More Employers Seeing Unusual Tactics From Job Seekers in 2010, Finds New CareerBuilder Survey

Even as the job market improves, with unemployment still hovering around 10 percent, job seekers have turned to unconventional methods to stand out from the competition. According to a new survey from CareerBuilder, nearly one-quarter of hiring managers (22 percent) reported that they are seeing more job seekers try unusual tactics to capture their attention in 2010 compared to last year. This is up from 18 percent of hiring managers who said the same in 2009 and 12 percent in 2008.

"While we are seeing positive signs in the job market as employers gradually add headcount, competition is still high for open positions," said Jason Ferrara, senior career adviser at CareerBuilder. "As a result, more candidates are turning to unconventional tactics to attract the attention of hiring managers. While these tactics may work occasionally, they still need to be done with professionalism. That way, candidates are remembered for what they can offer an organization and not just for an unusual antic."

Some hiring managers report that unusual job seeking tactics can be effective. Nearly one-in-ten (9 percent) said they have hired someone who used an unconventional tactic to get their attention. When asked what unusual job search methods made them hire a job seeker, hiring managers reported the following:

  --  Candidate brought in a DVD of his former boss giving him a
  --  Candidate applying for a casino table game position came into my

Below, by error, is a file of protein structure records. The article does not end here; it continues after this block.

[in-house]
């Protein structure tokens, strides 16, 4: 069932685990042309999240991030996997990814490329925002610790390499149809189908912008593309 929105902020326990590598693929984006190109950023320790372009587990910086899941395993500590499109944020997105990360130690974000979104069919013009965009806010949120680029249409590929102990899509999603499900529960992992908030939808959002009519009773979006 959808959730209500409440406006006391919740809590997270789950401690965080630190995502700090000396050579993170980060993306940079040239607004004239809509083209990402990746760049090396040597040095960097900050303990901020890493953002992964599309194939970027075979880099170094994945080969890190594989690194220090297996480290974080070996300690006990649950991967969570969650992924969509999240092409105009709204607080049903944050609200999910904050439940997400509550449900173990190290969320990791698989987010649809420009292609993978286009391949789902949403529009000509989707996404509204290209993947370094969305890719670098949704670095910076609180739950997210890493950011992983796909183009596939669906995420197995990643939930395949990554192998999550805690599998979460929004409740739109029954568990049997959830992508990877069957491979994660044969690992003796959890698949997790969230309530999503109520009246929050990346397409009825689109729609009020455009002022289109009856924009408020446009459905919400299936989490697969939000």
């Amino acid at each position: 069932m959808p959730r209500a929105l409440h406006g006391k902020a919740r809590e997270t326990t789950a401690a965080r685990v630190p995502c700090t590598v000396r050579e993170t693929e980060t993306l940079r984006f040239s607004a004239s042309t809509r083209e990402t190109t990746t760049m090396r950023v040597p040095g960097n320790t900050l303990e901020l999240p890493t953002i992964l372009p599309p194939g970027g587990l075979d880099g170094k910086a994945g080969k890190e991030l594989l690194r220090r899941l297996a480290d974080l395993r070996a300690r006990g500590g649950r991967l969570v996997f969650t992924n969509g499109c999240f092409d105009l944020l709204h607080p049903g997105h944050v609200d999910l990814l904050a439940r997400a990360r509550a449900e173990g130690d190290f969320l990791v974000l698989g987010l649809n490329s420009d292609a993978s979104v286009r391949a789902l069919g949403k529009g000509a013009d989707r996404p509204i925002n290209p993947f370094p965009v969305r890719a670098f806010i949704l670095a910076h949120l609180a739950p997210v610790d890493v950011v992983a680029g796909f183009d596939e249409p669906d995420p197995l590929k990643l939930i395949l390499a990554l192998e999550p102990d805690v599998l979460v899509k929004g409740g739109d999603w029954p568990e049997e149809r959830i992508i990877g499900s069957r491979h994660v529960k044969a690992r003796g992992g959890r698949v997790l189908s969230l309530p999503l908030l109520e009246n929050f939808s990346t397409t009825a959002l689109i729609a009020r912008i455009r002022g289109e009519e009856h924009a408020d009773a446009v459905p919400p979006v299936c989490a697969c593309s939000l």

office and started dealing on my desk while pretending to talk to
      players, which showed me her guest service skills.
  --  Candidate sent in a letter that explained how to solve an issue our
      company was having with a certain type of technology.
  --  Candidate who was a prospective teacher brought in a box of props to
      demonstrate her teaching style.
  --  Candidate came prepared with unique business cards featuring our logo
      and a self-introduction brochure.
  --  Candidate wrote a full business plan for one of our products with his
      resume submission.
  --  Candidate created a full graphics portfolio on our brand.

  Survey Methodology

This survey was conducted online within the U.S. by Harris Interactive© on behalf of among 2,778 hiring managers and human resource professionals (employed full-time; not self-employed; with at least significant involvement in hiring decisions; non government) ages 18 and over between February 10 and March 2, 2010. With a pure probability sample of 2,778, one could say with a 95 percent probability that the overall results have a sampling error of +/- 1.86 percentage points. Sampling error for data from sub-samples is higher and varies.

About CareerBuilder®

CareerBuilder is the global leader in human capital solutions, helping companies target and attract their most important asset - their people. Its online career site,®, is the largest in the United States with more than 23 million unique visitors, 1 million jobs and 32 million resumes. CareerBuilder works with the world's top employers, providing resources for everything from employment branding and data analysis to recruitment support. More than 9,000 websites, including 140 newspapers and broadband portals such as MSN and AOL, feature CareerBuilder's proprietary job search technology on their career sites. Owned by Gannett Co., Inc. , Tribune Company, The McClatchy Company and Microsoft Corp. , CareerBuilder and its subsidiaries operate in the United States, Europe, Canada and Asia. For more information, visit

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SOURCE: CareerBuilder

CONTACT: Allison Nawoj of CareerBuilder, +1-773-527-2437,